A few weeks prior to that entertaining win over OL, Luiz had no idea what he was doing as the French side hit the woodwork three times and missed several gilt-edged opportunities.
To provide some context: Nicolas Gaitán was sent off before half-time and Claude Puel's side were just a class above Benfica.
Somehow, someway, Benfica manage to stretch Luiz's transfer fee to £21 million.
Unsurprisingly, the same defensive deficiencies he showed at Benfica has reared its ugly head at Chelsea.
Luiz has all the tools to be a world-class box-to-box midfielder but he'll never come good as a centre-back.
Clive Mason/Getty Images
Andriy Shevchenko was caught in between a cold war with José Mourinho and Roman Abramovich.
Abramovich loved Shevchenko but Mourinho didn't. The Special One treated Shevchenko with disdain and damaged the Ukrainian psychologically.
Case in point, when Mourinho went out of his way to emphasise that Shevchenko wasn't good enough to earn the status as an "untouchable."
That's £30.8 million down the drain.
Matthew Lewis/Getty Images
Signed from Liverpool for £50 million
Fernando Torres has become a more complete player but he's not the Liverpool Torres.
Statistically, he's excellent with four shots per goal and a healthy six goals from 12 games.
Though, with Juan Mata producing clear-cut through balls like Szabolcs Huszti, plus a world-class Eden Hazard and Oscar's class—you can't help but conclude that Chelsea's three special attacking midfielders are carrying El Niño.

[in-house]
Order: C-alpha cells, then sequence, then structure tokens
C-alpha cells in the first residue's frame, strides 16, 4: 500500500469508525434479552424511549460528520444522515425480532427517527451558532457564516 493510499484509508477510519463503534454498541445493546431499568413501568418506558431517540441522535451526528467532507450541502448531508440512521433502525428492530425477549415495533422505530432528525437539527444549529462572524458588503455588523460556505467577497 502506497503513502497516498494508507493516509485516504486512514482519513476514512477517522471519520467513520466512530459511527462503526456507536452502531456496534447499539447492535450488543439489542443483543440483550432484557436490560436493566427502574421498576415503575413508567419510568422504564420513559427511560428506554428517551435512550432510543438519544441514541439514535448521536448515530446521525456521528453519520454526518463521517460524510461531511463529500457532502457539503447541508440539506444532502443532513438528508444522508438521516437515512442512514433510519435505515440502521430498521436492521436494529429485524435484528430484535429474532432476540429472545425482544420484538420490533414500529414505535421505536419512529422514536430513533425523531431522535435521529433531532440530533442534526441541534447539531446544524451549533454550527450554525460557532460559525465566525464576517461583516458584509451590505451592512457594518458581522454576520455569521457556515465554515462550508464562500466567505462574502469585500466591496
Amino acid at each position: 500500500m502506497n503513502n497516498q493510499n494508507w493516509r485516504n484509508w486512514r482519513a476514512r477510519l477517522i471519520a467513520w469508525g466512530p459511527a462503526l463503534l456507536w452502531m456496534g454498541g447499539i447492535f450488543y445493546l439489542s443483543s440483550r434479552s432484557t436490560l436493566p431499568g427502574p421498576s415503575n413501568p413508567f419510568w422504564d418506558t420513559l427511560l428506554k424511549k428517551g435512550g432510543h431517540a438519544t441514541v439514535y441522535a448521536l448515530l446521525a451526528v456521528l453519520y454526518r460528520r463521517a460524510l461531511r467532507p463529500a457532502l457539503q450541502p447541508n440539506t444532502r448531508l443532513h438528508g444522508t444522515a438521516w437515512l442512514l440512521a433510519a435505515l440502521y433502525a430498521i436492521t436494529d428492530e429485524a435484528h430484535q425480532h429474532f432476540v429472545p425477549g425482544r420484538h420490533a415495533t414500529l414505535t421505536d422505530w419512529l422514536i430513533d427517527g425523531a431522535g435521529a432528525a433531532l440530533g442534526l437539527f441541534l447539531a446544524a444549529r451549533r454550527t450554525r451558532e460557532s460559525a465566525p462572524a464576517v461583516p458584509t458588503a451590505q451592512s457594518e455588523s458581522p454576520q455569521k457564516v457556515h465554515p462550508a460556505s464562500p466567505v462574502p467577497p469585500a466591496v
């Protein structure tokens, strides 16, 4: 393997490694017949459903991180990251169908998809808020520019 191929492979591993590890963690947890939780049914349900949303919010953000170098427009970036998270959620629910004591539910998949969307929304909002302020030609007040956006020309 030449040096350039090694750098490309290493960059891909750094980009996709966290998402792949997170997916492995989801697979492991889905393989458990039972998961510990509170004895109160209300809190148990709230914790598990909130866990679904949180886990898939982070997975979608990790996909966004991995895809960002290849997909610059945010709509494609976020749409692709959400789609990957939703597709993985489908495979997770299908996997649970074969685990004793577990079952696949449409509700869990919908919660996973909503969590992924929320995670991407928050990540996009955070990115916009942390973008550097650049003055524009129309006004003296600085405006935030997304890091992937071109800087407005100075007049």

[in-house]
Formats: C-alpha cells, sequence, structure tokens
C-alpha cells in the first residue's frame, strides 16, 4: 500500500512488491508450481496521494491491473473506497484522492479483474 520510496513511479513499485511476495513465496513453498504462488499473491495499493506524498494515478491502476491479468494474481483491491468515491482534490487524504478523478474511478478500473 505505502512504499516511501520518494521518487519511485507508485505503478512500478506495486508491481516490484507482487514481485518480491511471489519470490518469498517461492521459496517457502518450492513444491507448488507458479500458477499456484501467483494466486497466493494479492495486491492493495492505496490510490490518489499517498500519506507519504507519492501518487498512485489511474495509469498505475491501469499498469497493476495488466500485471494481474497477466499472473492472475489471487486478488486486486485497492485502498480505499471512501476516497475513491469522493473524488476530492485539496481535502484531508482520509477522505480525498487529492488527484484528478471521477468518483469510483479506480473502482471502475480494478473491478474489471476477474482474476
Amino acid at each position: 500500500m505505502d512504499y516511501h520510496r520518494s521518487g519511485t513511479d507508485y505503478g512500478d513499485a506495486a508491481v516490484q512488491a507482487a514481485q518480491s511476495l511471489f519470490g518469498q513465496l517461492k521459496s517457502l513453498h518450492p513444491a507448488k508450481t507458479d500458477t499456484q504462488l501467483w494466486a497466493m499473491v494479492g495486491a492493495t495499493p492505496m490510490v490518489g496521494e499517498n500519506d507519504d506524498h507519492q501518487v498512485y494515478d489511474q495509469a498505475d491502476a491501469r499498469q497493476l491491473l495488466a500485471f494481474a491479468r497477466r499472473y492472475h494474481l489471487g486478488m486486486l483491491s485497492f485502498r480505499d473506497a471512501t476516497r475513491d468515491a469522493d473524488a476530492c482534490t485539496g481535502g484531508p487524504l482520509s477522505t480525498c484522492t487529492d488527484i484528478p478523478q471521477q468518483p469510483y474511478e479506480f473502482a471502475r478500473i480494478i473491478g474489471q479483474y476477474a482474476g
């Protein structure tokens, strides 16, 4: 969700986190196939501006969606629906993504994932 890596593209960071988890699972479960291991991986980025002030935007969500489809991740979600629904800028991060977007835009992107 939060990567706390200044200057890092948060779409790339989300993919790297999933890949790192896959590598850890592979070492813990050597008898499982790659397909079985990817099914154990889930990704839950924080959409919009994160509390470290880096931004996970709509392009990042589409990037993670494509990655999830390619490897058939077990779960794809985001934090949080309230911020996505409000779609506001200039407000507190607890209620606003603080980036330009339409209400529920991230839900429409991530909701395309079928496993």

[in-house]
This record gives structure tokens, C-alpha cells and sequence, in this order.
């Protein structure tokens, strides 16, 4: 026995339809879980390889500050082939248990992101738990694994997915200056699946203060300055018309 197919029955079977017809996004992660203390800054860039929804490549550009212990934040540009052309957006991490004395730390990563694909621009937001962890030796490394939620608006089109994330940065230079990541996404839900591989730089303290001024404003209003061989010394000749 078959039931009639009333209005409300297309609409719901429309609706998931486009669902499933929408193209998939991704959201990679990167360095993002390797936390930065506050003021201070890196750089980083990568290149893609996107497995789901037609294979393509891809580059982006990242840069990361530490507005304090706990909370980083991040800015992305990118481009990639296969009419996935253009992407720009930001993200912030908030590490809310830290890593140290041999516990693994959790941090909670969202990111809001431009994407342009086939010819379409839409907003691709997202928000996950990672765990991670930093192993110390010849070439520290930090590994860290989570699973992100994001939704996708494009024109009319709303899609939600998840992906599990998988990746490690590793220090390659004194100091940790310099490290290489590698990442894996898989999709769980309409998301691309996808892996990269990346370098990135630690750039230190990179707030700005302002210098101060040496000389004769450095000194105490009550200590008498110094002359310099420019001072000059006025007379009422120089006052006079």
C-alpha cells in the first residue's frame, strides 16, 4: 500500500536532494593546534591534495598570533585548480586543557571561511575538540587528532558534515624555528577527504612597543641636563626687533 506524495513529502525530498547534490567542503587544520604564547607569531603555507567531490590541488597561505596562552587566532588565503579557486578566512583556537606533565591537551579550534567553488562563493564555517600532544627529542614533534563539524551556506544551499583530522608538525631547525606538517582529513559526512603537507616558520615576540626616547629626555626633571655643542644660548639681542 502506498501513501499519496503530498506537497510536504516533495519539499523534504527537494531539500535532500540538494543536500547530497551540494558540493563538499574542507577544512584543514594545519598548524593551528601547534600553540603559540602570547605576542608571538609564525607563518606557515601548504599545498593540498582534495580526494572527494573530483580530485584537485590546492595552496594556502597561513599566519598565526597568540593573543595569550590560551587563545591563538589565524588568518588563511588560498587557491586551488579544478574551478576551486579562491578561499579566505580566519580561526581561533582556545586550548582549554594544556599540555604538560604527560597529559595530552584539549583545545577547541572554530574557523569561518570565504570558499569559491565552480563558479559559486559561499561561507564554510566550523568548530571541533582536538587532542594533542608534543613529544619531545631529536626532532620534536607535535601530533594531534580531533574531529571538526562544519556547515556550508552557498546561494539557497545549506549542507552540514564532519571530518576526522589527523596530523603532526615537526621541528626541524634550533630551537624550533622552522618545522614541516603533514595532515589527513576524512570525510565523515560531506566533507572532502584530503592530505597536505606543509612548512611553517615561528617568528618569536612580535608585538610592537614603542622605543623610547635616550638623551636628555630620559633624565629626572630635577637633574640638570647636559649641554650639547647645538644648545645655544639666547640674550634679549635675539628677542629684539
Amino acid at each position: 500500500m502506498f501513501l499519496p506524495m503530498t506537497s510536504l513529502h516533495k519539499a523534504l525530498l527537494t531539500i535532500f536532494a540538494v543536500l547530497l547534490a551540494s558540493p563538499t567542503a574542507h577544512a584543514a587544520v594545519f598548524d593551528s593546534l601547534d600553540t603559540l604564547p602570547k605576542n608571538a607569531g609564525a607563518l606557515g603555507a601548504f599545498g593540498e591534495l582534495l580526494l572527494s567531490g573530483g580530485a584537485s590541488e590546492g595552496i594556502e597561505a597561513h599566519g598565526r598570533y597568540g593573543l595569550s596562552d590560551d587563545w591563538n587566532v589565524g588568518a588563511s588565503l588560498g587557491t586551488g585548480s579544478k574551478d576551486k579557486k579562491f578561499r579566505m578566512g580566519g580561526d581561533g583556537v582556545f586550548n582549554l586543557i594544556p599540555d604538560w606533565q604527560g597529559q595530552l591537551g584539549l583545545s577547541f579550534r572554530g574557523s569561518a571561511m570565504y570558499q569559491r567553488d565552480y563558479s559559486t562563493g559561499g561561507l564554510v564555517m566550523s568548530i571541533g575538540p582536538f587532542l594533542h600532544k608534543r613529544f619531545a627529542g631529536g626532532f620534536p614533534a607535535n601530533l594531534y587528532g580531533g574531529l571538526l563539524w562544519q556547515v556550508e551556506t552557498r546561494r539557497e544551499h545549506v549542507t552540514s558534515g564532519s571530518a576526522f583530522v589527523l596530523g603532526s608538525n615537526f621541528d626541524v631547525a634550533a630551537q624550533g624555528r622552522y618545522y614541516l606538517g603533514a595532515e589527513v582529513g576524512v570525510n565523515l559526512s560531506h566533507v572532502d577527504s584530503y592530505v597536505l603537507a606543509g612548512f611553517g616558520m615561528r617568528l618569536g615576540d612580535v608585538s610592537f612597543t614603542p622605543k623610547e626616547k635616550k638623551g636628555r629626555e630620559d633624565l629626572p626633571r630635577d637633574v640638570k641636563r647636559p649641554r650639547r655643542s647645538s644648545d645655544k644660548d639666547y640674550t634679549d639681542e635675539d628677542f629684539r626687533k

How many goals would Falcao have scored?
It's wonderful to see Torres scoring goals but every game, he seems to hesitate in front of goal, either shanking his shot or not taking a shot at all.
With three special attacking midfielders behind him, it's odd that he averages a pretty low 2.9 shots per goal. There are 108 players in Europe's elite leagues that average more shots per game than the Spaniard.
It goes to show how indecisive he is. When will it cost Chelsea?
If Falcao has scored 10-plus goals more than Torres heading into the January transfer window, the Blues have to sign the Colombian.
Regarding the £50 million transfer fee, it was widely panned as one of the worst transfer deals ever at the time.
Juan Sebastián Verón
Ben Radford/Getty Images
Juan Sebastián Verón, who didn't have a future at United because he couldn't adapt to the Premier League, was given a second chance by Chelsea.
Sir Alex Ferguson shouldn't have been in the power position because he was so wrong about Verón.
Remember the great manager's famous quote about the Argentine?
He [Veron] is a f___ing great player and you're all [media] f___ing idiots.
The Argentine hardly even played for Chelsea as he spent most of his time out on loan.
Laurence Griffiths/Getty Images
Signed from Porto for £16.2 million
José Bosingwa has no shame.
He is one of Chelsea's worst players and he hogged the UEFA Champions League trophy as if he played like Paolo Maldini.
Paying £16.2 million for Bosingwa, whose marauding runs masked his inability to have any positional and tactical discipline, was an unnecessary punt that backfired.
I have no idea how he made the Euro 2008 Team of the Tournament, when his defending was hit and miss.
Chelsea actually won titles in spite of Bosingwa's ineptitude.
Why didn't the Blues sign Stephan Lichtsteiner from Lille?